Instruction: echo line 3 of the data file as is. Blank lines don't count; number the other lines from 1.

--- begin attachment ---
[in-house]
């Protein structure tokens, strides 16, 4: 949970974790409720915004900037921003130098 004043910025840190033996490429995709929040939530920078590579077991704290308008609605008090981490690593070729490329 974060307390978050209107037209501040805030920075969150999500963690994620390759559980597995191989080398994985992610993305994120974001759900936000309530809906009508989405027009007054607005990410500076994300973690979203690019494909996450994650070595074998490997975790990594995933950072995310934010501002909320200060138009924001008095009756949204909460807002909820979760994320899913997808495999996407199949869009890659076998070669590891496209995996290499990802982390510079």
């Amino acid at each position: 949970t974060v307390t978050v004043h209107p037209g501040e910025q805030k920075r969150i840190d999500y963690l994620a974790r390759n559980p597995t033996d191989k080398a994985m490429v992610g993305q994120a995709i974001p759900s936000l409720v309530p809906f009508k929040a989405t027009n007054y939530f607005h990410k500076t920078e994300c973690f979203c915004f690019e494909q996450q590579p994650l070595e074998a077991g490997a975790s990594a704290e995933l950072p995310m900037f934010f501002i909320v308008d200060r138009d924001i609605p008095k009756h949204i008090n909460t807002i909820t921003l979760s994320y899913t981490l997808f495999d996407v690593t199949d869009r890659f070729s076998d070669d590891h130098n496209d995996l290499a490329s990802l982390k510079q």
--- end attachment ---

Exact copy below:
């Amino acid at each position: 949970t974060v307390t978050v004043h209107p037209g501040e910025q805030k920075r969150i840190d999500y963690l994620a974790r390759n559980p597995t033996d191989k080398a994985m490429v992610g993305q994120a995709i974001p759900s936000l409720v309530p809906f009508k929040a989405t027009n007054y939530f607005h990410k500076t920078e994300c973690f979203c915004f690019e494909q996450q590579p994650l070595e074998a077991g490997a975790s990594a704290e995933l950072p995310m900037f934010f501002i909320v308008d200060r138009d924001i609605p008095k009756h949204i008090n909460t807002i909820t921003l979760s994320y899913t981490l997808f495999d996407v690593t199949d869009r890659f070729s076998d070669d590891h130098n496209d995996l290499a490329s990802l982390k510079q």